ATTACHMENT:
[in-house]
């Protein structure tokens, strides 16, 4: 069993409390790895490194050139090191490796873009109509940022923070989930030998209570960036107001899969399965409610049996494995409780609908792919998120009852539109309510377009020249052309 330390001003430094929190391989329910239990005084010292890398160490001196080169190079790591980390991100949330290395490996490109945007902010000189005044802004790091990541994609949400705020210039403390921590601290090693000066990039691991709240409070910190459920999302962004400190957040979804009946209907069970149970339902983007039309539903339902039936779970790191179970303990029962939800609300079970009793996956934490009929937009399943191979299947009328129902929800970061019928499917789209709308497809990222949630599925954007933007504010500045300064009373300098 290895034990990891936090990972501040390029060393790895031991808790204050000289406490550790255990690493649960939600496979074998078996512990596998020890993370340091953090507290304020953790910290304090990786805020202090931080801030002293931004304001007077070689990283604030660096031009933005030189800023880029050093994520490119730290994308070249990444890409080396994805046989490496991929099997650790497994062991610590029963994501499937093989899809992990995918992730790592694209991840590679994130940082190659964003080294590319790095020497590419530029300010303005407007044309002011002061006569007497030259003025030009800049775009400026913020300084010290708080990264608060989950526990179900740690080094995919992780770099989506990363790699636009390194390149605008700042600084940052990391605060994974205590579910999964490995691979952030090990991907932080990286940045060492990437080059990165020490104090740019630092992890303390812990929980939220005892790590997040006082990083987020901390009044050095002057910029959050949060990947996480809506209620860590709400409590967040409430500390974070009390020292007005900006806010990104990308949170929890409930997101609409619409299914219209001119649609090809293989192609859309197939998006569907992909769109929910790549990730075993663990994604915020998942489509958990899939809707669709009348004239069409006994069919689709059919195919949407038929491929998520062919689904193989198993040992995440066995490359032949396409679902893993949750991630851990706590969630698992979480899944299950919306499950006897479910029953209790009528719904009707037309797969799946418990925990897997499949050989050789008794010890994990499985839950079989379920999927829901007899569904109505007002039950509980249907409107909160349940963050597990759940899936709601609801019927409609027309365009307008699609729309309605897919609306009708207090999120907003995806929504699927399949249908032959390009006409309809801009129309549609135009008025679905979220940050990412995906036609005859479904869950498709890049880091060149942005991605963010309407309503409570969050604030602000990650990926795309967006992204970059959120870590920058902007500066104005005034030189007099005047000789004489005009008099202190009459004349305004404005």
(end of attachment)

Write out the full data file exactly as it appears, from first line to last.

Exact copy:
[in-house]
């Protein structure tokens, strides 16, 4: 069993409390790895490194050139090191490796873009109509940022923070989930030998209570960036107001899969399965409610049996494995409780609908792919998120009852539109309510377009020249052309 330390001003430094929190391989329910239990005084010292890398160490001196080169190079790591980390991100949330290395490996490109945007902010000189005044802004790091990541994609949400705020210039403390921590601290090693000066990039691991709240409070910190459920999302962004400190957040979804009946209907069970149970339902983007039309539903339902039936779970790191179970303990029962939800609300079970009793996956934490009929937009399943191979299947009328129902929800970061019928499917789209709308497809990222949630599925954007933007504010500045300064009373300098 290895034990990891936090990972501040390029060393790895031991808790204050000289406490550790255990690493649960939600496979074998078996512990596998020890993370340091953090507290304020953790910290304090990786805020202090931080801030002293931004304001007077070689990283604030660096031009933005030189800023880029050093994520490119730290994308070249990444890409080396994805046989490496991929099997650790497994062991610590029963994501499937093989899809992990995918992730790592694209991840590679994130940082190659964003080294590319790095020497590419530029300010303005407007044309002011002061006569007497030259003025030009800049775009400026913020300084010290708080990264608060989950526990179900740690080094995919992780770099989506990363790699636009390194390149605008700042600084940052990391605060994974205590579910999964490995691979952030090990991907932080990286940045060492990437080059990165020490104090740019630092992890303390812990929980939220005892790590997040006082990083987020901390009044050095002057910029959050949060990947996480809506209620860590709400409590967040409430500390974070009390020292007005900006806010990104990308949170929890409930997101609409619409299914219209001119649609090809293989192609859309197939998006569907992909769109929910790549990730075993663990994604915020998942489509958990899939809707669709009348004239069409006994069919689709059919195919949407038929491929998520062919689904193989198993040992995440066995490359032949396409679902893993949750991630851990706590969630698992979480899944299950919306499950006897479910029953209790009528719904009707037309797969799946418990925990897997499949050989050789008794010890994990499985839950079989379920999927829901007899569904109505007002039950509980249907409107909160349940963050597990759940899936709601609801019927409609027309365009307008699609729309309605897919609306009708207090999120907003995806929504699927399949249908032959390009006409309809801009129309549609135009008025679905979220940050990412995906036609005859479904869950498709890049880091060149942005991605963010309407309503409570969050604030602000990650990926795309967006992204970059959120870590920058902007500066104005005034030189007099005047000789004489005009008099202190009459004349305004404005």